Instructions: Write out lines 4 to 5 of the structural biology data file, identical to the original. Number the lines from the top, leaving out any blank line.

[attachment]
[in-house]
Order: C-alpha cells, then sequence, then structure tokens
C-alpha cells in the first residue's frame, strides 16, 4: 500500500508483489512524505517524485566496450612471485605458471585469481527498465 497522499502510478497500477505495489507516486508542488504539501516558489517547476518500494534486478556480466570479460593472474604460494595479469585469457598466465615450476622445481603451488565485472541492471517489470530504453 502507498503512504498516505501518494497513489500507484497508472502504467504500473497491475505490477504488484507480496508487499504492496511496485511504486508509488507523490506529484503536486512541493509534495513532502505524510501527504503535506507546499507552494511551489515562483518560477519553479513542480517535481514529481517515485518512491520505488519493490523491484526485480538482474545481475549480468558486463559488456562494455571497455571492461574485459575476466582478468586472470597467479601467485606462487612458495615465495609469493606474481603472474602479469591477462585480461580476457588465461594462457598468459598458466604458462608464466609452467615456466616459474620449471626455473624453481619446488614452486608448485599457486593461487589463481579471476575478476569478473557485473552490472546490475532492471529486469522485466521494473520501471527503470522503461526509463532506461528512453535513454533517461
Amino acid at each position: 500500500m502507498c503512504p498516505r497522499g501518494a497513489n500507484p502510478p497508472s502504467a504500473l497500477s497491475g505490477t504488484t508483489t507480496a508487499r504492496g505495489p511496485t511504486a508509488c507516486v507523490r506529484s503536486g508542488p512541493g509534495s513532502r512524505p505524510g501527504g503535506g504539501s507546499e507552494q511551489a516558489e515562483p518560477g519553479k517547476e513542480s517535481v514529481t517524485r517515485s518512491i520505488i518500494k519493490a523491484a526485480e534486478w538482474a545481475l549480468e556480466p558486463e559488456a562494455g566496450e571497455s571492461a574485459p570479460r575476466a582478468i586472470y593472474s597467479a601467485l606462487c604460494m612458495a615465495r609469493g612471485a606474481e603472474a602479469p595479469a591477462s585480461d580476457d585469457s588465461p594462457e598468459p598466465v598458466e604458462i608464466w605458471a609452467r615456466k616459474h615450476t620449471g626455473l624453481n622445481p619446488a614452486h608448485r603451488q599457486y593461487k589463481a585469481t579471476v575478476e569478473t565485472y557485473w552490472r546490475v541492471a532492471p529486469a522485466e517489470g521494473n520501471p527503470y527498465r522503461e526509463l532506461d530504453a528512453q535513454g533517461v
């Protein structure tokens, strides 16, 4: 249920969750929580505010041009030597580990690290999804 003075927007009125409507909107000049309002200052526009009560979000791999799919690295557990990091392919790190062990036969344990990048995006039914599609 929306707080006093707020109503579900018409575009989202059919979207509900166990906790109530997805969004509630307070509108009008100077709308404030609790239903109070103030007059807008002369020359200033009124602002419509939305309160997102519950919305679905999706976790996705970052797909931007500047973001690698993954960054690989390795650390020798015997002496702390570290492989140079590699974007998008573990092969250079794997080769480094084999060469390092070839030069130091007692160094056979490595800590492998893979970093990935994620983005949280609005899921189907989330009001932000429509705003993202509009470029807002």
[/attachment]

Amino acid at each position: 500500500m502507498c503512504p498516505r497522499g501518494a497513489n500507484p502510478p497508472s502504467a504500473l497500477s497491475g505490477t504488484t508483489t507480496a508487499r504492496g505495489p511496485t511504486a508509488c507516486v507523490r506529484s503536486g508542488p512541493g509534495s513532502r512524505p505524510g501527504g503535506g504539501s507546499e507552494q511551489a516558489e515562483p518560477g519553479k517547476e513542480s517535481v514529481t517524485r517515485s518512491i520505488i518500494k519493490a523491484a526485480e534486478w538482474a545481475l549480468e556480466p558486463e559488456a562494455g566496450e571497455s571492461a574485459p570479460r575476466a582478468i586472470y593472474s597467479a601467485l606462487c604460494m612458495a615465495r609469493g612471485a606474481e603472474a602479469p595479469a591477462s585480461d580476457d585469457s588465461p594462457e598468459p598466465v598458466e604458462i608464466w605458471a609452467r615456466k616459474h615450476t620449471g626455473l624453481n622445481p619446488a614452486h608448485r603451488q599457486y593461487k589463481a585469481t579471476v575478476e569478473t565485472y557485473w552490472r546490475v541492471a532492471p529486469a522485466e517489470g521494473n520501471p527503470y527498465r522503461e526509463l532506461d530504453a528512453q535513454g533517461v
């Protein structure tokens, strides 16, 4: 249920969750929580505010041009030597580990690290999804 003075927007009125409507909107000049309002200052526009009560979000791999799919690295557990990091392919790190062990036969344990990048995006039914599609 929306707080006093707020109503579900018409575009989202059919979207509900166990906790109530997805969004509630307070509108009008100077709308404030609790239903109070103030007059807008002369020359200033009124602002419509939305309160997102519950919305679905999706976790996705970052797909931007500047973001690698993954960054690989390795650390020798015997002496702390570290492989140079590699974007998008573990092969250079794997080769480094084999060469390092070839030069130091007692160094056979490595800590492998893979970093990935994620983005949280609005899921189907989330009001932000429509705003993202509009470029807002």